Monday, February 15, 2010

"D" Minus 13...

Take a a couple of sheets of newspaper torn into strips, soak them overnight, and in the morning boil them into a mash after adding a pinch of salt -yum.  (serious about the salt- it is to get rid of any bacteria that could cause mold).

Add some PVA and wall filler and voila- goop. Bon appetit.

The next step was spreading the gunk liberally around the base of the trench pieces and the rocky outcrops, and to smooth out any joins. 

And here it is- looking as if someone has thrown up their porridge over it.  Maybe a Scottish rugby fan after watching France hand them their butts in the Six Nations tournament (Gloat? Moi?!?).

This is a large but relatively thin model which will be prone to flexing.  There is no way to completely avoid some kind of warping on a piece this size, and in this climate (hot, extremely humid summers).  So it seems more realistic to aim at reducing warping rather than worrying about trying to eliminate it altogether.

The white patches are pieces of an old dish cloth soaked in PVA and added to those joins that might be vulnerable to cracking over time as the trenches get moved about a lot.  The PVA-soaked towel will give and stretch a bit as it flexes, rather than just cracking under the strain as would a more brittle putty.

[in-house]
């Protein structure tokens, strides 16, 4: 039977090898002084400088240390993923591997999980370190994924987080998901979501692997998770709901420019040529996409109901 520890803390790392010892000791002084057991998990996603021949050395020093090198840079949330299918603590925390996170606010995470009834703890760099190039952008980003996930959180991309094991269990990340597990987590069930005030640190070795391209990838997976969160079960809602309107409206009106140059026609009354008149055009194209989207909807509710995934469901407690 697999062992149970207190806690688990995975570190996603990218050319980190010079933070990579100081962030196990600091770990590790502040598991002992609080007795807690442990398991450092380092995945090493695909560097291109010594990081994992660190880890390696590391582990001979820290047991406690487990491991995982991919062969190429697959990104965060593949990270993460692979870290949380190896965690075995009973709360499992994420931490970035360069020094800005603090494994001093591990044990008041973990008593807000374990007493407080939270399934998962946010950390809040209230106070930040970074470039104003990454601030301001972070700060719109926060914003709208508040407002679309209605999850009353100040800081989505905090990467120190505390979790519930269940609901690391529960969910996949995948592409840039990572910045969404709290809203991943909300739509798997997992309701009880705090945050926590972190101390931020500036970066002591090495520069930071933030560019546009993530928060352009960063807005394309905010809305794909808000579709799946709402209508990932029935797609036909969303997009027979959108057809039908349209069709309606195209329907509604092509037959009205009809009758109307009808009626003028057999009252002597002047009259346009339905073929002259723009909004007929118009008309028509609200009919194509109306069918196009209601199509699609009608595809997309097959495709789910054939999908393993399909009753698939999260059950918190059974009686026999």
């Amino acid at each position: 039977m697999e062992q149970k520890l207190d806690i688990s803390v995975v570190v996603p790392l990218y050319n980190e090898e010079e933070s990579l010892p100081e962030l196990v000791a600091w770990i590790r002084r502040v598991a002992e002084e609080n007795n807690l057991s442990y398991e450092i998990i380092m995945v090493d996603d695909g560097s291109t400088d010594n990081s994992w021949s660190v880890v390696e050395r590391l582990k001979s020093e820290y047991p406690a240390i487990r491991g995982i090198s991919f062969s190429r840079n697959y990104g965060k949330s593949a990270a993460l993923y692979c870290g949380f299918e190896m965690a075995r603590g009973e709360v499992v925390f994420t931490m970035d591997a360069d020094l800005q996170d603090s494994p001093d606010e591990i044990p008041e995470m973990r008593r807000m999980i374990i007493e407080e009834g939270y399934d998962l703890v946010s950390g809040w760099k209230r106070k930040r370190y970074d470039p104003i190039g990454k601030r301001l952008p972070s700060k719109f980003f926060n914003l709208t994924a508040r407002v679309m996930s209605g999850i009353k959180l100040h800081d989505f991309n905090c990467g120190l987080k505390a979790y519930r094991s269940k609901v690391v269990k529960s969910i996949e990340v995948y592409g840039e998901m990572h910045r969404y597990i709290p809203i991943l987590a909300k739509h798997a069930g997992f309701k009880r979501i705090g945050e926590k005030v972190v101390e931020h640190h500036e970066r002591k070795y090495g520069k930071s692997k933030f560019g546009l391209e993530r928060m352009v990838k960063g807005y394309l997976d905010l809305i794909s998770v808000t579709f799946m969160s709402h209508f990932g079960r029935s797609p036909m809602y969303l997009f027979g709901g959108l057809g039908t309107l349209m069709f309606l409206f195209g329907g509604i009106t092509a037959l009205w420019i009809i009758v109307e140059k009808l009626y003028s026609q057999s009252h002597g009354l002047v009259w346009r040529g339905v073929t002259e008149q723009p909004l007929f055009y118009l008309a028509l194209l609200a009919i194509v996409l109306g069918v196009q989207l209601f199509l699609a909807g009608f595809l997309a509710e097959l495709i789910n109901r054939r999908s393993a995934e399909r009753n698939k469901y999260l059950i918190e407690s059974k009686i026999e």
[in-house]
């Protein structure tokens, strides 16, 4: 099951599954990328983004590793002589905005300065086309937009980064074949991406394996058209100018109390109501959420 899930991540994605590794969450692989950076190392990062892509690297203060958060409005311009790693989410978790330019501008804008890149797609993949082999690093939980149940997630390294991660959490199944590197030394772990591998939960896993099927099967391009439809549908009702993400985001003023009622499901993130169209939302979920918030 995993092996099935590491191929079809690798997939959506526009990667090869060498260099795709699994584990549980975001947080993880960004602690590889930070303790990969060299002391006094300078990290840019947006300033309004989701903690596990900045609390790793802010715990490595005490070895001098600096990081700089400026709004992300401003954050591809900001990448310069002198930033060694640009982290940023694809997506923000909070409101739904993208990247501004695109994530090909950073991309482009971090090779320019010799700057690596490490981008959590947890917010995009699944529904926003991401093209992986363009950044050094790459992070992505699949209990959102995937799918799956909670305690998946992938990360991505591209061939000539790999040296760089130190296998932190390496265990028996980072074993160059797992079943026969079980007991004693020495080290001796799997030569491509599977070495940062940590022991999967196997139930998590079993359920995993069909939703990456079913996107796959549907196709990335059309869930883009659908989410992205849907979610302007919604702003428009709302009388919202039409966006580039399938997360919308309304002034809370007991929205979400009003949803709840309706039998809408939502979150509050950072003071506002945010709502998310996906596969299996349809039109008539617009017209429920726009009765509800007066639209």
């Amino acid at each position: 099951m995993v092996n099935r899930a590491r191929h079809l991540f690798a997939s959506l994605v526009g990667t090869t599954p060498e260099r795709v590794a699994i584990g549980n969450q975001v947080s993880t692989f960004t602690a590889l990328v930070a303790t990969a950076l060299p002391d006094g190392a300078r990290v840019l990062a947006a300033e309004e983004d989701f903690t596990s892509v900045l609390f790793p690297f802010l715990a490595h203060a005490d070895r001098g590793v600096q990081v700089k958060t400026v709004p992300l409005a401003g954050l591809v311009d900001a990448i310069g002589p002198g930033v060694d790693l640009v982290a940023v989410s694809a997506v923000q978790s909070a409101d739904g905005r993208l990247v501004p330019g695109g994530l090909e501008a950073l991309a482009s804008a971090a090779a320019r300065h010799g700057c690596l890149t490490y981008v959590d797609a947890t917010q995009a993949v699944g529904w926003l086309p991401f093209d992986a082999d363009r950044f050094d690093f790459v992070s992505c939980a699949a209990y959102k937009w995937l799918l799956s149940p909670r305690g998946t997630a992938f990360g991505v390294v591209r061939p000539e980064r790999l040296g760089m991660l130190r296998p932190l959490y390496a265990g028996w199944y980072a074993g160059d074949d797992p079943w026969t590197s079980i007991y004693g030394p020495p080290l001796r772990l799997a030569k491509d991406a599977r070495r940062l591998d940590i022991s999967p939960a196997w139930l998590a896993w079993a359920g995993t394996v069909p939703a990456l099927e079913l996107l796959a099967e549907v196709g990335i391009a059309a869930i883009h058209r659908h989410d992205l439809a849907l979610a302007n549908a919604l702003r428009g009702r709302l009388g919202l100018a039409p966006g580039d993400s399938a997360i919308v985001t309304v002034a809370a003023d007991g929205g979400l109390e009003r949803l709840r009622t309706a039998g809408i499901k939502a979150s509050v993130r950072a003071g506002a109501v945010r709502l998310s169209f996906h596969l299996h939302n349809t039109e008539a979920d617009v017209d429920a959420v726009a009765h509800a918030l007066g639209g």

I learned through bitter experience that one way to reduce warping is to carve out as much of the main contours as possible directly out of foam board. The papier maché is then used only just to texture the surface, rather than being applied in any great depth. In the photo most of the grey gunk you see is over the plastic trench itself or on carved foam. 

Where is comes into contact with the base it is only a few millimetres thick- and it is already drying out nicely. But at some point I need to add glue--soaked towelling to the base, and warping well may be an issue.  When I do, I'll weight down the model again to see if that helps to keep warping to a minimum.

1 comment:

Anonymous said...

This turned out so nice. You really need to upload pictures of the final piece.